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Debate: Iranian policy is radicalizing the Gulf’s Shi’ites | ASHARQ AL-AWSAT English Archive 2005 -2017
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A Bahraini policeman extinguishes tyres burning during clashes with riot police following a protest in solidarity with jailed Bahraini women in the village of Jidhafs, west of Manama, on June 13, 2013. (AFP/Mohammed Al-Shaikh)

There can be no doubt that Iran’s expansionist regional ambitions are responsible for radicalizing the region’s Shi’ites. These ambitions—which strengthened Tehran following the collapse of the Shah’s regime—have led to a preponderance of radicalism among the Gulf’s Shi’ites. In fact, this has most often served as the major catalyst for Shi’ite radicalization, which in turn has had harmful consequences for the region’s Shi’ite communities.

In the early 1990s, I had the opportunity to visit Iran twice on journalistic assignments. Each visit took a number of weeks, during which I traveled to different Iranian cities and regions. Two Iraqi colleagues who had lived in Tehran for more than ten years helped me meet some Shi’ite leaders who were opposing the Saddam Hussein regime. Against this backdrop, I was taken to the headquarters of the “[Iraq] Liberation Movement” in Tehran, or, as I prefer to call it, “The Nest.”

The primary function of this office is to support Islamist movements in the region; the majority of these movements are Shi’a, although some are Sunni (most recently the Palestinian Hamas and Islamic Jihad movements). The Iranian aid to these movements does not just comprise a safe havens for their leadership who are wanted in their own countries, it also includes political support, financial assistance, the facilitation of military training, and even the provision of arms and equipment. In my view, this assistance serves to radicalize such movements and push them to follow the path of extremism. This has allowed Iran to keep the embers of its regional expansionist ambitions burning despite its inability to secure victory through the Iraq–Iran War.

The first genuine Shi’a political party in modern history was the Islamic Da’wa party, which was launched from Najaf in the middle of the last century. For approximately twenty years, the party pursued a policy of peaceful activism to the point that it responded to opposition to its establishment from the top Shi’ite marja and the hawza of Najaf by emphasizing that it was seeking to follow the [Islamic] approach of preventing vice and promoting virtue. At that point, the Islamic Da’wa party sought to highlight the fact that it was focusing on a moderate religious—rather than political—approach, and was even calling for the implementation of more moderate Husseini rituals, divesting these of their extremist manifestations.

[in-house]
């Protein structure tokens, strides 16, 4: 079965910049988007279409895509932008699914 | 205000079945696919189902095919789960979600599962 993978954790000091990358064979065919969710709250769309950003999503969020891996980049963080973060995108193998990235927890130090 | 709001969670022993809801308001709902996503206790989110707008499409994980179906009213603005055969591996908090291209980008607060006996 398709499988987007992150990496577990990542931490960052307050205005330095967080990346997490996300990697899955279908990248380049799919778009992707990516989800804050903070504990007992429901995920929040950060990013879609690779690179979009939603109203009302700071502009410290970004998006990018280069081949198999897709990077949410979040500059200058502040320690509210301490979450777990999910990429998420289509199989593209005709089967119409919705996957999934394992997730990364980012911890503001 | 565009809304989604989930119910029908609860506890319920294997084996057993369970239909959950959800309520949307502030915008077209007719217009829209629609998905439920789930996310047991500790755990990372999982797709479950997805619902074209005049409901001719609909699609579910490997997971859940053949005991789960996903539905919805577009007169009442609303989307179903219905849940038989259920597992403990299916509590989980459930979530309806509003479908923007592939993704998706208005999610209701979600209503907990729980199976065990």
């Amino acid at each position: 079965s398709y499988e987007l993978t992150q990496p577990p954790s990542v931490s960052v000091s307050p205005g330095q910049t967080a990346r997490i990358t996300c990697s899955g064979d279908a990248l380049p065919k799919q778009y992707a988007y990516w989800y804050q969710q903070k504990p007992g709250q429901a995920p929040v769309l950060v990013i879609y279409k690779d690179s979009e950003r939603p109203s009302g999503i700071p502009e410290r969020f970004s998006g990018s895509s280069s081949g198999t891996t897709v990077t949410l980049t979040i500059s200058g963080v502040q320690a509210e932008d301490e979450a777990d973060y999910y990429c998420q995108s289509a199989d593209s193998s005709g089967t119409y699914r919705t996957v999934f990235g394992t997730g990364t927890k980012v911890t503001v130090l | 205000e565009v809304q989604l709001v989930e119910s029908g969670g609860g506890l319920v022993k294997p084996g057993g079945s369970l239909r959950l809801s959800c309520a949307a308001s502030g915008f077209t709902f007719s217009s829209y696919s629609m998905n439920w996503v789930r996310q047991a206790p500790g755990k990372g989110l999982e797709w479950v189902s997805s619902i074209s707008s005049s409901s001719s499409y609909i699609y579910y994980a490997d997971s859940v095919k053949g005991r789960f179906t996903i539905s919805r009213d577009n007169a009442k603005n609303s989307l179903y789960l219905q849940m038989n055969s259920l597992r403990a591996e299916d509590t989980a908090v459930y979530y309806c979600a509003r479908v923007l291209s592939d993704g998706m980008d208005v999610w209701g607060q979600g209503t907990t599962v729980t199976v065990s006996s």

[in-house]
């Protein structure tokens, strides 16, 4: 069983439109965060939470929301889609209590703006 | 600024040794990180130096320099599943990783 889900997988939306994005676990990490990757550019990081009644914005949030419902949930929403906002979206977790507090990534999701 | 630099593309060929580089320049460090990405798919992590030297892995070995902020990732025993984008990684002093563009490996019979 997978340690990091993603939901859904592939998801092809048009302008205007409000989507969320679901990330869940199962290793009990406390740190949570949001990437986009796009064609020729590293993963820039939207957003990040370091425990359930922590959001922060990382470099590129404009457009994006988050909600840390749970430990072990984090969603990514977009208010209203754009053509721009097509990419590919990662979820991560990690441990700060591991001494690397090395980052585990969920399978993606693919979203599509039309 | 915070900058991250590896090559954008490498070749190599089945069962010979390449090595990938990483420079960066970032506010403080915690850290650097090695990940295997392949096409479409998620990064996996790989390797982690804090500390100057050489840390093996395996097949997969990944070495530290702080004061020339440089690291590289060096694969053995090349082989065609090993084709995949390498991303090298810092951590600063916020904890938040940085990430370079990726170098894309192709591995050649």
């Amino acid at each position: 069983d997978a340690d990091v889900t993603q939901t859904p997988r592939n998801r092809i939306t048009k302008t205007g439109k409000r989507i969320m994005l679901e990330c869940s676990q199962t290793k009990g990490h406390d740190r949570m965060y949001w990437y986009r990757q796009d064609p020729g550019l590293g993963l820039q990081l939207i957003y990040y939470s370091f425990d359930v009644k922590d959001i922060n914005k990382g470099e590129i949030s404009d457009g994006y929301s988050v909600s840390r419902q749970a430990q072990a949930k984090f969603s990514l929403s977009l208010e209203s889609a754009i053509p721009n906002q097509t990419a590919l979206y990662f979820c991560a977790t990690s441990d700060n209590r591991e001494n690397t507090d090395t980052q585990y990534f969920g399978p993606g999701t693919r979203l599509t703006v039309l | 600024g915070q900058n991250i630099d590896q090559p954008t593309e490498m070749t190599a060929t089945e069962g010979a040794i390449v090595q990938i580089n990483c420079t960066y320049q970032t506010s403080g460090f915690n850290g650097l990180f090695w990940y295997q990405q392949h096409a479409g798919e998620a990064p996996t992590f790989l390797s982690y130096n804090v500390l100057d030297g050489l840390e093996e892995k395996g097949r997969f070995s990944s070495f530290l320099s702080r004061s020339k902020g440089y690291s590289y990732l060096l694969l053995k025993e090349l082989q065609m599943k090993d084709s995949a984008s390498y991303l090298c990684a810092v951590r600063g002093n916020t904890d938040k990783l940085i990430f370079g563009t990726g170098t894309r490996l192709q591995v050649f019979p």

However, following the Iranian revolution the Islamic Da’wa party was transformed into a violent organization which carried out a number of “commando” operations, including an attempt on the life of Iraq’s Tariq Aziz at Al-Mustansirriya University in Baghdad in 1980, an attempt to blow up the Iraqi embassy in Beirut in 1981, and attempting to assassinate Kuwaiti Emir Jaber Al-Ahmad Al-Sabah in Kuwait City in 1985. Following the outbreak of the Iraq–Iran War, the party stood with the Iranian cam, and fought in the armed conflict—alongside other Iraqi Shi’a groups—against the Baghdad regime’s forces. In addition to this, the Islamic Da’wa party also took the decision to adopt the theory of the velayat-e faqih (governance by a supreme Islamic jurist), recognize the authority of Iranian leader Ayatollah Khomeini, and support the Iranian desire to overthrow the Saddam Hussein regime. The group viewed viewed Saddam’s ouster as an important step in the plan to establish an all-encompassing, Shi’a Islamic state reaching as far as southern Lebanon. This, doubtlessly, remains an Iranian strategy that still exists today.